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Nurs Health Care Perspect. 2001 Jan-Feb;22(1):30-5.

A proposed framework for differentiating the 21 Pew competencies by level of nursing education.

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Division of Nursing, Trident Technical College, Charleston, SC, USA.


Now nearly a decade old, the original Pew Health Professions Commission Competencies have stood up well to the test of time. The competencies were designed to provide all health professionals, from physicians to physical therapists, with a general guide to the values, skills, and knowledge they would need to be successful in the health care system that was beginning to emerge in the late 1980s. They have been used across the range of health professions and in many practice settings to create a framework for curricular change, work redesign, and assessment of professional competence. The interpretation of the competencies offered here should prove to be a useful tool to nurses and health system leaders as they carry on the hard work of adapting the current model of nursing practice to the demands and realties of the contemporary and continually evolving health care environment. This work is important for two reasons. First, many of the skills and attributes of the professional nurse are not adequately used or valued by the health care system because the profession is both fragmented and poorly differentiated and articulated. Without markers that define and promote collaborative practice within nursing, the full potential of nurses at all levels of preparation will continue to be inadequately and inappropriately deployed. This model exacerbates the current nursing shortage because it fails to use nurses in appropriate, well-delineated, and challenging roles. Without this kind of differentiation, one that can be owned and supported by all nurses, there will continue to be suboptimal use of the nursing workforce in the United States. The framework of differentiated Pew competencies and the companion teaching-learning strategies proposed here offer one approach to rationalizing both nursing education and practice, with the potential for improving the quality of care, and reducing fragmentation, cost, and public confusion.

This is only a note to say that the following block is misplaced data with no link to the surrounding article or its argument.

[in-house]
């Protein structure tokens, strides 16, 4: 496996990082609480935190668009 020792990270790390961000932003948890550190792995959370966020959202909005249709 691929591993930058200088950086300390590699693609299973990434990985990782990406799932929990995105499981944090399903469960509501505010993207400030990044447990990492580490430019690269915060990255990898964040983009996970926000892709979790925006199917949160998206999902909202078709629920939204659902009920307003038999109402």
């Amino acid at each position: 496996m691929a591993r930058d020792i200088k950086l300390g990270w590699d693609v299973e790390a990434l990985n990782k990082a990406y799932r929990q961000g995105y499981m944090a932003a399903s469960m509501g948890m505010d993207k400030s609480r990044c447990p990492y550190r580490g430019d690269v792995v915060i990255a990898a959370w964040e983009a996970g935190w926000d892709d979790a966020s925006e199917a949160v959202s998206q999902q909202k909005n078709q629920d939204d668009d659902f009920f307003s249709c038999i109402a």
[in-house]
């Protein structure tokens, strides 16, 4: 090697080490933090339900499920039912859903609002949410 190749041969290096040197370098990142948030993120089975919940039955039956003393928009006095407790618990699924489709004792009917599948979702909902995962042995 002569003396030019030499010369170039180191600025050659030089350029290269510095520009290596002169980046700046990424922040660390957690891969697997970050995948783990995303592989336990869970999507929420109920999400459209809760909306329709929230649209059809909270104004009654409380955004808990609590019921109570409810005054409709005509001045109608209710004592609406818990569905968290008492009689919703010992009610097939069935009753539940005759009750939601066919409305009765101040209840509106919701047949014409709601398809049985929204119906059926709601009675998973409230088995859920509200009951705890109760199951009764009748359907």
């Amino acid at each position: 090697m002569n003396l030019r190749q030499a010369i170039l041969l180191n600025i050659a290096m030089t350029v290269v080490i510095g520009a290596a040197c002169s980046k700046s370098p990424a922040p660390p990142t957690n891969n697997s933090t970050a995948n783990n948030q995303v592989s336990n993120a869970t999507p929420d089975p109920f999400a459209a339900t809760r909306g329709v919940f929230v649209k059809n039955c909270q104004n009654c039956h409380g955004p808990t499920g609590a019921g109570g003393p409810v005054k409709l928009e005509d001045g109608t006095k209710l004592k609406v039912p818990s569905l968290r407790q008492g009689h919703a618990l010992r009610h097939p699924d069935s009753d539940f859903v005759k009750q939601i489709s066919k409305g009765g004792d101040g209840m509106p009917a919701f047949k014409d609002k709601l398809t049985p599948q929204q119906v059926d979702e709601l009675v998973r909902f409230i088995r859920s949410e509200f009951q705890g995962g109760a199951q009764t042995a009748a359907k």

[Indexed for MEDLINE]

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